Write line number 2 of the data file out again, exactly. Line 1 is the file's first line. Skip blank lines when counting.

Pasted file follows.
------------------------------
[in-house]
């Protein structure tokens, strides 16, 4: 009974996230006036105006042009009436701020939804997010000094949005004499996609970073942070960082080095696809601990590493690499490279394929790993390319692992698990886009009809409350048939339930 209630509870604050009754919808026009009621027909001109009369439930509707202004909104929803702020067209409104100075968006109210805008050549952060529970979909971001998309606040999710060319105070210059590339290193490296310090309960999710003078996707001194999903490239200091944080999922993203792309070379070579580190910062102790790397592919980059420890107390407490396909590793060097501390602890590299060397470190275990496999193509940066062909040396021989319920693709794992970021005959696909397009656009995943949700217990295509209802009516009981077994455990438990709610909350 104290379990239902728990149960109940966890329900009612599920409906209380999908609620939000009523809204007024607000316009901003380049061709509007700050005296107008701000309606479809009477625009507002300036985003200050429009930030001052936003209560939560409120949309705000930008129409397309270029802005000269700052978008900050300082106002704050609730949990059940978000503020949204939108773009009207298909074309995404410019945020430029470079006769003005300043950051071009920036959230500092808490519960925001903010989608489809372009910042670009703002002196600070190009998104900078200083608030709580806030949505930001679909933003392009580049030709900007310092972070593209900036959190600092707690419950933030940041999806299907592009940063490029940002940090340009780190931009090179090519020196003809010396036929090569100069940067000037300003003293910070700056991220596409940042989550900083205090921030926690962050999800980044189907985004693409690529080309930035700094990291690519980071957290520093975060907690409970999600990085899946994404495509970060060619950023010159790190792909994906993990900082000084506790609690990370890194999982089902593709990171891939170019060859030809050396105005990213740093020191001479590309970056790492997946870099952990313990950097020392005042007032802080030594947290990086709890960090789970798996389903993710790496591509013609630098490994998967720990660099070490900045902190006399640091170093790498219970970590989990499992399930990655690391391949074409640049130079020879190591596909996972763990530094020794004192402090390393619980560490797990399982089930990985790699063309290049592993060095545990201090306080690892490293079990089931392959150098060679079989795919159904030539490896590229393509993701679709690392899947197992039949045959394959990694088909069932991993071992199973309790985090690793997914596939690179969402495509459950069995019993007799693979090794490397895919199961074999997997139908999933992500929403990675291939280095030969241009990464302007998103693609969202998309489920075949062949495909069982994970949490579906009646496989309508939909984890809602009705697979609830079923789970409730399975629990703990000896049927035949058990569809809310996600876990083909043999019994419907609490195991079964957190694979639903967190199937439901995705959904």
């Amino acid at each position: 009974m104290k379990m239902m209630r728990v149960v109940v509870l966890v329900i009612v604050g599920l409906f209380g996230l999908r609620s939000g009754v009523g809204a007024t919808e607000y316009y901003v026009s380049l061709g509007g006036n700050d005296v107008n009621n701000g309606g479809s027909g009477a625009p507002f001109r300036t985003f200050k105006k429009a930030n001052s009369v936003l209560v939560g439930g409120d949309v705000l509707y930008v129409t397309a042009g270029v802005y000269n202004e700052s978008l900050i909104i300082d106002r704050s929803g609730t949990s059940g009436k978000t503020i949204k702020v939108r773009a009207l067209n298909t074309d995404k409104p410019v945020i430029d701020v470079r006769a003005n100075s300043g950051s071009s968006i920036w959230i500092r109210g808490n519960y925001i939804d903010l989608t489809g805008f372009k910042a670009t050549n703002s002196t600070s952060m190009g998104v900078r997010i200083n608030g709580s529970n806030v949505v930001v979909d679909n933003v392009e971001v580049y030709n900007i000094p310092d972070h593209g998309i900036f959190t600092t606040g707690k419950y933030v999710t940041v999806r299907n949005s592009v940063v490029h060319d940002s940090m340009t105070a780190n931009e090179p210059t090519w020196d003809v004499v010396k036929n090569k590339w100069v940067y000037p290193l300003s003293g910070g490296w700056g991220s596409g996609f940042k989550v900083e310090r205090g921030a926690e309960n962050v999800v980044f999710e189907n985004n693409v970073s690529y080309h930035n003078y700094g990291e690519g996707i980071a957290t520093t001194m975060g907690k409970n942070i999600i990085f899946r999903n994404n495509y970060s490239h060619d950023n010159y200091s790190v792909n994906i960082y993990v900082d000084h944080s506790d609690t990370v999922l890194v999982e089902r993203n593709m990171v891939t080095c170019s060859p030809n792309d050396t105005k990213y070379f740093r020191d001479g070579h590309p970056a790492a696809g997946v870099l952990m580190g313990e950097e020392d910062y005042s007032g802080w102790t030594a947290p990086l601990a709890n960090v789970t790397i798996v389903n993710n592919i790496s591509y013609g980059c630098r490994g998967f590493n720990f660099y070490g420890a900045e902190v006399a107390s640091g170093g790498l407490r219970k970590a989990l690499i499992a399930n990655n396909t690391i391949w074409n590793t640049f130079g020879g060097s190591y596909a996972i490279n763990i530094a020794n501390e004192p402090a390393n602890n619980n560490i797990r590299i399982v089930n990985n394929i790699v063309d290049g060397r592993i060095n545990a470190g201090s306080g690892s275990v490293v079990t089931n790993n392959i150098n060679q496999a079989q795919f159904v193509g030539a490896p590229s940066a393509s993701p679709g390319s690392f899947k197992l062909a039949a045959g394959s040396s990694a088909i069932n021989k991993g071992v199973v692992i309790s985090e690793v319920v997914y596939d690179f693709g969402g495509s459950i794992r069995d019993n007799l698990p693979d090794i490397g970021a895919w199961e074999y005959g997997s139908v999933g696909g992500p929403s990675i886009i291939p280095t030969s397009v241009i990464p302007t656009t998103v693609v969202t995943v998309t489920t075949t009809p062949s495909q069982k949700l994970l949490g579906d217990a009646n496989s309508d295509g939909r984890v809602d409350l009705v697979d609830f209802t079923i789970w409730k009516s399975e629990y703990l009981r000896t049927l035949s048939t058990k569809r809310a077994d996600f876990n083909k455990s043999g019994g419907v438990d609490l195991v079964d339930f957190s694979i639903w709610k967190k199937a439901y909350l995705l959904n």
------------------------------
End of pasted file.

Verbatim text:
């Protein structure tokens, strides 16, 4: 009974996230006036105006042009009436701020939804997010000094949005004499996609970073942070960082080095696809601990590493690499490279394929790993390319692992698990886009009809409350048939339930 209630509870604050009754919808026009009621027909001109009369439930509707202004909104929803702020067209409104100075968006109210805008050549952060529970979909971001998309606040999710060319105070210059590339290193490296310090309960999710003078996707001194999903490239200091944080999922993203792309070379070579580190910062102790790397592919980059420890107390407490396909590793060097501390602890590299060397470190275990496999193509940066062909040396021989319920693709794992970021005959696909397009656009995943949700217990295509209802009516009981077994455990438990709610909350 104290379990239902728990149960109940966890329900009612599920409906209380999908609620939000009523809204007024607000316009901003380049061709509007700050005296107008701000309606479809009477625009507002300036985003200050429009930030001052936003209560939560409120949309705000930008129409397309270029802005000269700052978008900050300082106002704050609730949990059940978000503020949204939108773009009207298909074309995404410019945020430029470079006769003005300043950051071009920036959230500092808490519960925001903010989608489809372009910042670009703002002196600070190009998104900078200083608030709580806030949505930001679909933003392009580049030709900007310092972070593209900036959190600092707690419950933030940041999806299907592009940063490029940002940090340009780190931009090179090519020196003809010396036929090569100069940067000037300003003293910070700056991220596409940042989550900083205090921030926690962050999800980044189907985004693409690529080309930035700094990291690519980071957290520093975060907690409970999600990085899946994404495509970060060619950023010159790190792909994906993990900082000084506790609690990370890194999982089902593709990171891939170019060859030809050396105005990213740093020191001479590309970056790492997946870099952990313990950097020392005042007032802080030594947290990086709890960090789970798996389903993710790496591509013609630098490994998967720990660099070490900045902190006399640091170093790498219970970590989990499992399930990655690391391949074409640049130079020879190591596909996972763990530094020794004192402090390393619980560490797990399982089930990985790699063309290049592993060095545990201090306080690892490293079990089931392959150098060679079989795919159904030539490896590229393509993701679709690392899947197992039949045959394959990694088909069932991993071992199973309790985090690793997914596939690179969402495509459950069995019993007799693979090794490397895919199961074999997997139908999933992500929403990675291939280095030969241009990464302007998103693609969202998309489920075949062949495909069982994970949490579906009646496989309508939909984890809602009705697979609830079923789970409730399975629990703990000896049927035949058990569809809310996600876990083909043999019994419907609490195991079964957190694979639903967190199937439901995705959904």